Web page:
What's Cool In Road Cycling

Wrapping Up Worlds With Rubens Bertogliati

It’s all very well sitting on the sofa watching the Worlds, speaking words of wisdom in between mouthfuls of beer and handfuls of pretzels; but to get the real story, you need to speak to a man who pedaled those hard roads of Mendrisio. We gave Fabian’s loyal lieutenant, Rubens Bertogliati, Monday to recover; then hit the Diquigiovanni man with the questions on Tuesday morning.

PEZ: The Swiss game plan, Rubens?
Rubens: We had the strong man in Cancellara, he proved at the time trial that he was in super condition; it was all about him – he was the man to protect.

PEZ: Were you happy with your own ride?
Rubens: Yes, these were my own roads – my name was even painted on them! It was important that I show myself for all the people who know me and who were there. I did my job covering the break; there were men there who could win – Ballan, Cobo, Paolini and it could have gone all the way. It wasn’t our job to drive the breakaway, just to cover it – I think that if Fabian had made that break then it would have gone all the way.

PEZ: You were in that break for a long way.
Rubens: From lap 12 to lap 18; when the original ten man break went I was off the back, I punctured on the descent and lost three minutes – I had to chase for a lap, through the cars to get back. I did my job during the race, I am happy with my performance; I would have liked to finish – I rode 18 laps – but I was very, very tired at the end, all of the riders in the group I was in turned in to the pits – I would have been alone on the road.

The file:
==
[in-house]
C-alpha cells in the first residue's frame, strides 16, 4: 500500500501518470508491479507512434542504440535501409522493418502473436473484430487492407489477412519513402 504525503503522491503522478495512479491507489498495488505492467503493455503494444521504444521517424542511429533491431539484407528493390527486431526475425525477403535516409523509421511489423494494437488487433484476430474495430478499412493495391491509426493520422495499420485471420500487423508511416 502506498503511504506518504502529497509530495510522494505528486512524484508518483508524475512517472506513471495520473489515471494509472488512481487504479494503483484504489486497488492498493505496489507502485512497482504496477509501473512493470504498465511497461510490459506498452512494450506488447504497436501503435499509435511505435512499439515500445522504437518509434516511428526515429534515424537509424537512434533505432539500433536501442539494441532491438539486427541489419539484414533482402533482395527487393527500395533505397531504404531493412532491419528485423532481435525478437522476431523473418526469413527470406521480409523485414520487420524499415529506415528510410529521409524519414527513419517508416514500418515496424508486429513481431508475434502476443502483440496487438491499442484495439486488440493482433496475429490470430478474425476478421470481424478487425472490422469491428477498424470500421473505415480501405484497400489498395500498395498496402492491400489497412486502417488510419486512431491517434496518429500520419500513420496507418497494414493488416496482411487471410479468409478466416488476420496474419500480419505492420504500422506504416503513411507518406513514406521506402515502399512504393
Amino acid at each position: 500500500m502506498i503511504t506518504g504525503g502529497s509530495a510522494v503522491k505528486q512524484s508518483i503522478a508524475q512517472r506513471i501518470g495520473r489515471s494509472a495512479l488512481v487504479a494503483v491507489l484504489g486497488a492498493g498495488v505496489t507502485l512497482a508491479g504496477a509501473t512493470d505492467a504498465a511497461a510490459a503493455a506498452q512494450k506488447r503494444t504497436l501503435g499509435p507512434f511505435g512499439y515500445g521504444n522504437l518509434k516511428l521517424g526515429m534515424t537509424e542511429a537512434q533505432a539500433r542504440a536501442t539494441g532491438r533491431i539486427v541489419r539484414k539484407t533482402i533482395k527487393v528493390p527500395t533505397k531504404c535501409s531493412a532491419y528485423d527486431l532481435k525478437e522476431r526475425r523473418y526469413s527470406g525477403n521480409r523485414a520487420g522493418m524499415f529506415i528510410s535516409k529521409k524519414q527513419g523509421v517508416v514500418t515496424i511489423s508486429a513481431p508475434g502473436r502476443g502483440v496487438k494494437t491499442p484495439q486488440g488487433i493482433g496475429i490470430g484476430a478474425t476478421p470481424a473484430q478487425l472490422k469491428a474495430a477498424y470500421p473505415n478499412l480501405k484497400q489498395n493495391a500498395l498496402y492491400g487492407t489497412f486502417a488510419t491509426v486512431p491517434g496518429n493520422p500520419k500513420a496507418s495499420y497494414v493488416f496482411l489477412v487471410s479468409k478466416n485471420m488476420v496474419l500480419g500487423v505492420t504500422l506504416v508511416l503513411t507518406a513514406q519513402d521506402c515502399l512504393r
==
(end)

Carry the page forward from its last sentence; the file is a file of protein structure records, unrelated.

PEZ: Oliver Zaugg rode a good race for Switzerland, too.
Rubens: He was really strong, he came out of the Vuelta in good shape – the bulk of the first 30 rode in the Vuelta and I think all of the top 10. On a course like Mendrisio it is essential that you have a stage race like that in your legs – there is no way you can do the equivalent training at home.

PEZ: How did Albasini do?
Rubens: He was very active for team early on – but he crashed early on in the Vuelta and didn’t have the racing that you need for the Worlds.

Rubens was active and present at the front of the race throughout the day. He’s enjoy some water here.

PEZ: The circuit was tough, but the race didn’t ignite until very late.
Rubens: Yes, but in the World Championships everybody is waiting, maybe waiting too much! It was a hard course and Evans won well, it’s good that we’ll see the rainbow jersey to the fore on the big climbs in the Grand Tours, that’s something we’ve not see for a long time.

PEZ: Riders had their jerseys flapping open almost from the start.
Rubens: In the morning it was not so hot, but as the day went on, with all the people around the circuit and the sun higher in the sky it went to 25 degrees; which is hot for Switzerland in late September. It was good day to race on and also good for the organisers because it showed Mendrisio and our country in the best of lights.

PEZ: Evans – a shock?